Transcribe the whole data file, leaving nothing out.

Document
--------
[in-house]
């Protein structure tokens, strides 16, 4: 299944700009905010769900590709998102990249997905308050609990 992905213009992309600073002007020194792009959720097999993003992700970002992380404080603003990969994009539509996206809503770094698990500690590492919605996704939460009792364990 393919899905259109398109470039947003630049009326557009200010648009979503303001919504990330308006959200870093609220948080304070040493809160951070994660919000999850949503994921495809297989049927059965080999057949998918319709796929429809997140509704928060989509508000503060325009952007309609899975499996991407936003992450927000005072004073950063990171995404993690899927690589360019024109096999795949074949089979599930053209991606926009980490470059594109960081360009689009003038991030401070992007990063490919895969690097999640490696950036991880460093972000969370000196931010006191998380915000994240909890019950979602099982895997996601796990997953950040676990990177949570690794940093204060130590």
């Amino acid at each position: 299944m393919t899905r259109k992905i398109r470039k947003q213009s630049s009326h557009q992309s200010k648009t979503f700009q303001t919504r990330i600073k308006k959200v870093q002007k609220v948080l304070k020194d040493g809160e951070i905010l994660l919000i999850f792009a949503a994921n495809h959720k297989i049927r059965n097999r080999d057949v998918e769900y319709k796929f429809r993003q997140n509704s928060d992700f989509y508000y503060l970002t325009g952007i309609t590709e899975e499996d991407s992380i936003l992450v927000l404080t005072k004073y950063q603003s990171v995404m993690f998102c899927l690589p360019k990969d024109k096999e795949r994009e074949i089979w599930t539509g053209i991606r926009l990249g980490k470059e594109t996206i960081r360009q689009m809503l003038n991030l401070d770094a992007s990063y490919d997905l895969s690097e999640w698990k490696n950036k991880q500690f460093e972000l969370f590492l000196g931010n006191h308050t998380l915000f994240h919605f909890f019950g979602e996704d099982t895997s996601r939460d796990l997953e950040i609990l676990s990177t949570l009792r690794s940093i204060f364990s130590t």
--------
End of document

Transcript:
[in-house]
């Protein structure tokens, strides 16, 4: 299944700009905010769900590709998102990249997905308050609990 992905213009992309600073002007020194792009959720097999993003992700970002992380404080603003990969994009539509996206809503770094698990500690590492919605996704939460009792364990 393919899905259109398109470039947003630049009326557009200010648009979503303001919504990330308006959200870093609220948080304070040493809160951070994660919000999850949503994921495809297989049927059965080999057949998918319709796929429809997140509704928060989509508000503060325009952007309609899975499996991407936003992450927000005072004073950063990171995404993690899927690589360019024109096999795949074949089979599930053209991606926009980490470059594109960081360009689009003038991030401070992007990063490919895969690097999640490696950036991880460093972000969370000196931010006191998380915000994240909890019950979602099982895997996601796990997953950040676990990177949570690794940093204060130590």
């Amino acid at each position: 299944m393919t899905r259109k992905i398109r470039k947003q213009s630049s009326h557009q992309s200010k648009t979503f700009q303001t919504r990330i600073k308006k959200v870093q002007k609220v948080l304070k020194d040493g809160e951070i905010l994660l919000i999850f792009a949503a994921n495809h959720k297989i049927r059965n097999r080999d057949v998918e769900y319709k796929f429809r993003q997140n509704s928060d992700f989509y508000y503060l970002t325009g952007i309609t590709e899975e499996d991407s992380i936003l992450v927000l404080t005072k004073y950063q603003s990171v995404m993690f998102c899927l690589p360019k990969d024109k096999e795949r994009e074949i089979w599930t539509g053209i991606r926009l990249g980490k470059e594109t996206i960081r360009q689009m809503l003038n991030l401070d770094a992007s990063y490919d997905l895969s690097e999640w698990k490696n950036k991880q500690f460093e972000l969370f590492l000196g931010n006191h308050t998380l915000f994240h919605f909890f019950g979602e996704d099982t895997s996601r939460d796990l997953e950040i609990l676990s990177t949570l009792r690794s940093i204060f364990s130590t």